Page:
WarioWare is Quirky Fun, 15 Seconds at a Time

It, too, is a bug hunt

Key Takeaways

  • If you don't like a particular minigame in Get It Together, just wait 15 seconds.
  • It's surprisingly challenging to figure out how to clear each minigame in a very short window of time.
  • But WarioWare feels like it's made specifically for people with equally short attention spans.
Screenshot from 'WarioWare: Get It Together.'

The king of killing time is back.

WarioWare: Get It Together! is the ninth installment in Nintendo's quirk-tastic "microgame" collections, starring Mario's greedy doppelganger and the surprisingly large cast of eccentric characters in his orbit.

The appeal of WarioWare has always been its sheer rapid-fire creativity. Each entry in the series contains dozens if not hundreds of short, intuitive games that can and must be completed in seconds flat.

It was always one of my go-to games for Nintendo's old portable systems, as it provided an instant bite-size distraction whenever I needed one. Waiting on my takeout order? The people ahead of me are taking forever to disembark from the plane? This guy cornered me at a party and he's extremely boring? WarioWare time. It always had my back when I needed it.

Get It Together is the debut of the series on the Switch, and frankly, it's crazy it took this long. The Switch is the modern go-to system for multiplayer shenanigans and portable play, both of which are WarioWare's specialty. It might move a little too fast for my aging brains and hands, by this point, but it's hard to dislike.

"Whenever I clear one on the first try, even when it's something simple, I feel like a low-key genius."

Quality Testing Is Job One

Wario's latest attempt at game design ends up getting him, and a couple of dozen of his friends and employees sucked directly into its code.

Once there, they discover the game is corrupted by actual bugs, which leave a trail of destruction behind them in the code. Wario and his crew all come equipped with a particular skill and set out to use that to stomp all the bugs, reunite their team, and eventually escape into the real world.

In each level, you've got four lives with which to successfully win a random assortment of microgames, which tests your reaction time, pattern recognition, and a broad variety of other skills. You're usually given a problem and asked to recognize, then solve it, in seconds.

At the risk of belaboring the point, I don't think it's possible to overstate the speed at which Get It Together moves. I always feel like I'm on the verge of failure with each new microgame. Conversely, whenever I clear one on the first try, even when it's something simple, I feel like a low-key genius.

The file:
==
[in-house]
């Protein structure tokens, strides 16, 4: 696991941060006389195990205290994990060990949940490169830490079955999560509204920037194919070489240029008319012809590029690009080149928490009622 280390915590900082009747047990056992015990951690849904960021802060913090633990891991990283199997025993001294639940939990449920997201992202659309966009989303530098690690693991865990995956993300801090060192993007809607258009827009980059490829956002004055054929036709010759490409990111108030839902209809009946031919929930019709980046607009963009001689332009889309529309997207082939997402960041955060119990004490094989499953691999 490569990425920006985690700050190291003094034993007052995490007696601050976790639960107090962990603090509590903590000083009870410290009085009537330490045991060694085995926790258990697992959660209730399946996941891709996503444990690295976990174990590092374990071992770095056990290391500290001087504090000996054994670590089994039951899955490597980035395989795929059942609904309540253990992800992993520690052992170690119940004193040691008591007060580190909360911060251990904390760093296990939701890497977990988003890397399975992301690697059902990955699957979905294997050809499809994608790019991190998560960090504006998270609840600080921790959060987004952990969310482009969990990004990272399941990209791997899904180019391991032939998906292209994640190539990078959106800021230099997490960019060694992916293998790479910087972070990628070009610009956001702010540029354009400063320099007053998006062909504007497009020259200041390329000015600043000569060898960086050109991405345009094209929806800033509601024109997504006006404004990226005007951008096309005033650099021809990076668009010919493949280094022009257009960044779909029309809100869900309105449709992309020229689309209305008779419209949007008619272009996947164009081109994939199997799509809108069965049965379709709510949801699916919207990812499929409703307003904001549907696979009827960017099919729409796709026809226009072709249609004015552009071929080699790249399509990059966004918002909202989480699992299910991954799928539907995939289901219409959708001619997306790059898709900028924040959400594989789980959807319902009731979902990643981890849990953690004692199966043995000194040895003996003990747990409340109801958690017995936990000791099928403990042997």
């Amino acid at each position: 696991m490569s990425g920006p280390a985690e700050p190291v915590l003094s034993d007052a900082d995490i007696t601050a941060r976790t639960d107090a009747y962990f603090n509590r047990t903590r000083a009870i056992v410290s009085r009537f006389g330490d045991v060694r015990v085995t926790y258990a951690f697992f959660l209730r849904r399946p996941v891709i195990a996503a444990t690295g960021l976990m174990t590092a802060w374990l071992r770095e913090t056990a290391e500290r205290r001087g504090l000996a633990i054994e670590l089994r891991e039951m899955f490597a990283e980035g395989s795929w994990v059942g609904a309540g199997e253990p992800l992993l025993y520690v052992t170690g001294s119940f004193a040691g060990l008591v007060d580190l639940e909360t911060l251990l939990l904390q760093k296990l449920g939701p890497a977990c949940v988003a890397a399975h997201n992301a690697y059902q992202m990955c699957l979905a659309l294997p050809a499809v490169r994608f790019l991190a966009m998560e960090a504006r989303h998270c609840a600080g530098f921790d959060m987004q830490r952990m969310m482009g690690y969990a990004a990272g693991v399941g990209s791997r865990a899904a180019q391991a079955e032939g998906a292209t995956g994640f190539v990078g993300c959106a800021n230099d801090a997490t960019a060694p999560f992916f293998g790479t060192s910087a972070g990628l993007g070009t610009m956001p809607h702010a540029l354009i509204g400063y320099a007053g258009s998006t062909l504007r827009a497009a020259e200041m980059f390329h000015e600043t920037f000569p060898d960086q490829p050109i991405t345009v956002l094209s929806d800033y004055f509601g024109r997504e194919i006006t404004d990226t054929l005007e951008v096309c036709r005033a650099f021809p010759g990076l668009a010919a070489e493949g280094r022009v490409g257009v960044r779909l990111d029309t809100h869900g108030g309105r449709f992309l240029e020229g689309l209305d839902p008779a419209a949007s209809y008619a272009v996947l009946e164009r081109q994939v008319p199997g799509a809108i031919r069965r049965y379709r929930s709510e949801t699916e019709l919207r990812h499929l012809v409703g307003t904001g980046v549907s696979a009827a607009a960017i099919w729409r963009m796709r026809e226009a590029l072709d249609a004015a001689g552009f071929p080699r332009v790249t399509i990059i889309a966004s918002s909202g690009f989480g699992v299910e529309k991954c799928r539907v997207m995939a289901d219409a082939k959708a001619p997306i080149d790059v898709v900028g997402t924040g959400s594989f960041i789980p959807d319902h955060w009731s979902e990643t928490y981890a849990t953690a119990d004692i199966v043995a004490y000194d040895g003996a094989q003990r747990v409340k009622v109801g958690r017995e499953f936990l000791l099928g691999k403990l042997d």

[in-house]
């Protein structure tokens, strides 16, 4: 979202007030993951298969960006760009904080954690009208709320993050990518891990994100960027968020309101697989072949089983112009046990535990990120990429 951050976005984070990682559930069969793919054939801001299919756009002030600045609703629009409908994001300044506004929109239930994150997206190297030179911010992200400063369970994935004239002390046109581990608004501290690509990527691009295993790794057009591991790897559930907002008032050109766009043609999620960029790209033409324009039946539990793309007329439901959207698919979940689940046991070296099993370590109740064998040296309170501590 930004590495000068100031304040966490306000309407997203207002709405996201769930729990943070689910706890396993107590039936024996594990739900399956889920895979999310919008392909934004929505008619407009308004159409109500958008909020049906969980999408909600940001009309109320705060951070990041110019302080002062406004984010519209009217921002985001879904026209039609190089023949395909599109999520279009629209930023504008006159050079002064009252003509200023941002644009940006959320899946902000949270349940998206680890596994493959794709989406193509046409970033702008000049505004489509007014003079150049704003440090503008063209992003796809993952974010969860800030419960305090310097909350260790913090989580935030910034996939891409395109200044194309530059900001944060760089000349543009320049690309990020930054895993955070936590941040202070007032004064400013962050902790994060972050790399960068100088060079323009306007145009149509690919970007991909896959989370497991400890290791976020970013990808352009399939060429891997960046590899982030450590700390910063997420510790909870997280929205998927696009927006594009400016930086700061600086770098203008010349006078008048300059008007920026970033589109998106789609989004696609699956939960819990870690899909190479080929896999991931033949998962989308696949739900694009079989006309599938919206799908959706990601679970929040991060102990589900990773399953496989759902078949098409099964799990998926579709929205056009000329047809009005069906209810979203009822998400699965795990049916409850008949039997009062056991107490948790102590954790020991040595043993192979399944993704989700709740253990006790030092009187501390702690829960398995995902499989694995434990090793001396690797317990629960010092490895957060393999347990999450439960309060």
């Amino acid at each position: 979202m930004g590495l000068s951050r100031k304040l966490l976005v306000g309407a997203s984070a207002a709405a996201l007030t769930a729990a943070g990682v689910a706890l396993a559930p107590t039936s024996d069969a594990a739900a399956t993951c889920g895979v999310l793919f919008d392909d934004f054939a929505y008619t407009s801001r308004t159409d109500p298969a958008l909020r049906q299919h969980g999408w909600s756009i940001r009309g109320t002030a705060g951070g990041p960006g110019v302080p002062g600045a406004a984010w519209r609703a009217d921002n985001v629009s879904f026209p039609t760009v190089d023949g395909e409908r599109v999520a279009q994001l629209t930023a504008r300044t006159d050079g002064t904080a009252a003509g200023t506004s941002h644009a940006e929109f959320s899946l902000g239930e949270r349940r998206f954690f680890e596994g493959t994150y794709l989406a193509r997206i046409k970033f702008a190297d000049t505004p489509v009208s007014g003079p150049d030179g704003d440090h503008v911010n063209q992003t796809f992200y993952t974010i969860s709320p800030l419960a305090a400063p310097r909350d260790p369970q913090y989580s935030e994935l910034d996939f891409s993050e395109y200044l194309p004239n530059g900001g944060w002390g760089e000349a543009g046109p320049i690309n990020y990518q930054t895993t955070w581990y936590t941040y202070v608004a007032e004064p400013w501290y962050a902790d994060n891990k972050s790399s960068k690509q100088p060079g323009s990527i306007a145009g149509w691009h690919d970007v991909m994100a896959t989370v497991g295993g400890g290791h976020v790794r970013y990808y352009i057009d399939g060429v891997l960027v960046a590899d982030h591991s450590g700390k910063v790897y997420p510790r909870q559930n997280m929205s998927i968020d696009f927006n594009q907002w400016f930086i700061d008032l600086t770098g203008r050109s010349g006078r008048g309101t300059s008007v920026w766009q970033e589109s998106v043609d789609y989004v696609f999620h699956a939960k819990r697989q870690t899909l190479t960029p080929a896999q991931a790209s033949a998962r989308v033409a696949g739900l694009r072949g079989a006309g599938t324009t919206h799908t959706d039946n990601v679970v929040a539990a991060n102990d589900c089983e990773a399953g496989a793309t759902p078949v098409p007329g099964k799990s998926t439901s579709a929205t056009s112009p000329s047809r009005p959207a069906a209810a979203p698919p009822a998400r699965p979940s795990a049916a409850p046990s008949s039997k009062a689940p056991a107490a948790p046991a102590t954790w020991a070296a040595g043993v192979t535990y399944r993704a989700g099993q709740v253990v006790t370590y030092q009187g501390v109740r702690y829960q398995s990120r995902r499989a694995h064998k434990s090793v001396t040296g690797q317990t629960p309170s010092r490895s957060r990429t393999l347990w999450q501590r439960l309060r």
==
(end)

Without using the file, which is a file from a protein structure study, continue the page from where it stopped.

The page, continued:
Screenshot from 'WarioWare: Get It Together.'

It's not so much the difficulty of the microgame as it is being able to tell at a glance what it is you're supposed to be doing, then doing it before time runs out.

Just the Thing to Let Your Kids Style On You

You can run solo or with a buddy through Get It Together's story mode, which lets you gradually unlock all of its microgames for practice and score runs later. It's a little irritating that almost nothing is initially available for play, but it takes very little time to plow through story mode.

After that, Get It Together extends its duration through special Mission challenges, up to a 3-player co-op, and sheer personality.

One of the slight irritations of the game is that every member of your crew has a different set of abilities, ranging from the simple—Cricket can jump, and that's it—to the complex. Mona can throw a boomerang which you can control freely until you call it back to her hand.

Screenshot from 'WarioWare: Get It Together.'

What that means in practice, at least from where I'm sitting, is that you're almost always better off keeping things simple. Most of the puzzles are character-agnostic, and some are actually made harder by who you're using. Dr. Crygor, in particular, is best avoided.

I can appreciate that the WarioWare cast, at this point, is a big part of the series's appeal, but Get It Together is really scrambling for opportunities to include everyone. As a result, it makes the story mode a pain.

If you can get past that, though, Get It Together is, like previous WarioWare games, a perfect game for portable Switch play. It's fast, seldom repetitive, and can be played in short, intense bursts by yourself or with a buddy of any age. Just be sure to give yourself some time to burn through its story mode before you take Get It Together on the road with you.

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